A Lateral View on Nuclear Energy.

I read an article in the paper about Greenpeace members breaking into a nuclear power plant. That got me thinking. I had always thought that nuclear power plants were the greenest and most economical source of energy we had.  I indulged in the details of the incident. Greenpeace members had broken into a nuclear facility to demonstrate the flaws in it’s security.  “Footage released by Greenpeace shows anti-nuclear slogans projected onto the walls of the Tricastin nuclear power plant in south-east France. More than 20 activists broke into the site at dusk on Sunday; one of the most important nuclear sites in France. EDF says the protesters did not get access to the site’s two nuclear reactors and had no impact on safety” source: Guardian. I was immediately puzzled by this. I had never thought people would have problems with nuclear facilities. You are probably like,”What about Chernobyl? How can we expect to be safe around anything remotely nuclear?” Well, I like to think that safety standards have gotten higher since 1986. And no, I haven’t forgotten about the meltdown in Japan in 2011. I realized that another fear is weapons. Governments with power plants can use them as guises to manufacture nuclear weapons. Or, as demonstrated by the Greenpeace activists, be broken into by terrorists, the uranium stolen, and used for nuclear weapons.

But let’s rise above all of that, and think about it. The only pollution such energy needs to expel is during the time when uranium is mined, and nothing given out (except heat) during the actual fission itself. The radioactive waste is stored in steel lined containers in which they won’t see the light of day for another 10,000 years. It produces more power than wind or solar farms. Those are the good things. The bad things (other than the ones stated above) are the requirement of a skilled workforce, the uncertainty of the amount of energy a plant can produce which depends on the amount of uranium it gets which in turn depends on the availability of uranium either in the country or as a commodity on the market. If uranium prices are up, the country can buy less, and thus limited energy is produced by the plant. Uranium is just another resource like coal or oil, the prices can fluctuate without any warning, and this can cause power shortages in areas relying on nuclear power, and I’ve played enough Simcity to know what happens in such a scenario. Back to the former problem: Workforce. Nuclear Power Plants require workers with knowledge in Physics and Chemistry, among others. Just muscle will not suffice. This is a problem in locations which doesn’t have a higher education index. Now lets talk about radiation leaks and fallouts in detail. The Chernobyl Disaster was caused by an unexpected power surge during a test shutdown. The exact number of casualties is unknown. If you ask 10 different people, you will get 10 different answers. The Fukushima disaster was caused by a series of earthquakes which caused equipment failure, nuclear meltdown and release of radioactive metals. Despite how serious all of that sounds, the official death toll is: 0. Yes, you read it right. 0, zero, zip, none. 37 people were physically injured, while only two actually had radiation burns. The deaths caused by the tsunami and earthquake which triggered this event is 18,500.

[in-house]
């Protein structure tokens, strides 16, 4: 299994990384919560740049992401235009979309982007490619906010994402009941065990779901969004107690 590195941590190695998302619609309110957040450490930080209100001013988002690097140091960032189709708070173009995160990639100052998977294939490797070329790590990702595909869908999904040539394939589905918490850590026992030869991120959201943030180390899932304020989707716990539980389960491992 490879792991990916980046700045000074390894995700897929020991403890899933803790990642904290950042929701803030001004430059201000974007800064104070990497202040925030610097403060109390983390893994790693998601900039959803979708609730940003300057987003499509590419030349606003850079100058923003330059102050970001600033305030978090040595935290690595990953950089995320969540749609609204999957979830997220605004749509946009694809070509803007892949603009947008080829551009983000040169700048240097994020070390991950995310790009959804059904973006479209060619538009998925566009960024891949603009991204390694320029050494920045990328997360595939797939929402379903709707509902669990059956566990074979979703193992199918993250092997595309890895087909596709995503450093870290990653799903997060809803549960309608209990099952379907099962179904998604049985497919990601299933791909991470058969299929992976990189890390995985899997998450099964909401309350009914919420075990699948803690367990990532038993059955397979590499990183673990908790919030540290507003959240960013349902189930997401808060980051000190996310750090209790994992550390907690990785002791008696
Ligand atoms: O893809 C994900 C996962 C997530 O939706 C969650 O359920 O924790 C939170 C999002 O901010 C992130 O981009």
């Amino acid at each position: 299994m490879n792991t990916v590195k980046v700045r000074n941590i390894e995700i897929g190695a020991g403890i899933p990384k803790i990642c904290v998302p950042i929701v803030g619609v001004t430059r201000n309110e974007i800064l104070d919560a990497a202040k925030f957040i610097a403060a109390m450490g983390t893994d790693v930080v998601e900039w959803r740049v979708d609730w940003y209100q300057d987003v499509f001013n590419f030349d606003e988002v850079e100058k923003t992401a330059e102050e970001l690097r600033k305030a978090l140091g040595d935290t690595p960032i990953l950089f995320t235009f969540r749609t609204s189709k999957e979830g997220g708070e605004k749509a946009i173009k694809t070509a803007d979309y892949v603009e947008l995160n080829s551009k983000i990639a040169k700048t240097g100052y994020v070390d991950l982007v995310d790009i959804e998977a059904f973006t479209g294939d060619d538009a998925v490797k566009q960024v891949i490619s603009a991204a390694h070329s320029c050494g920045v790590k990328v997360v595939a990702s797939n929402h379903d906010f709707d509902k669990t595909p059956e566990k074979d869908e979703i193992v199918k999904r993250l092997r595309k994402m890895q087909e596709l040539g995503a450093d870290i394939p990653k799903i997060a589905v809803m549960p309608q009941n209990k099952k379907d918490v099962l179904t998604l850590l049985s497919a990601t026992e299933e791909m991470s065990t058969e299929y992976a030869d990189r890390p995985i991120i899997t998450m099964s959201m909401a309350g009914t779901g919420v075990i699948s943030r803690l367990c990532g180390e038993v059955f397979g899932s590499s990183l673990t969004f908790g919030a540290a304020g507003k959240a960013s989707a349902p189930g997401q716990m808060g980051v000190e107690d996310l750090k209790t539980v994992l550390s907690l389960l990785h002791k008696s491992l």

So all things considered, are Nuclear power plants really that bad, or in the end, cloud factories, harmless victims of propaganda?

Cloud factories.

Cloud factories.


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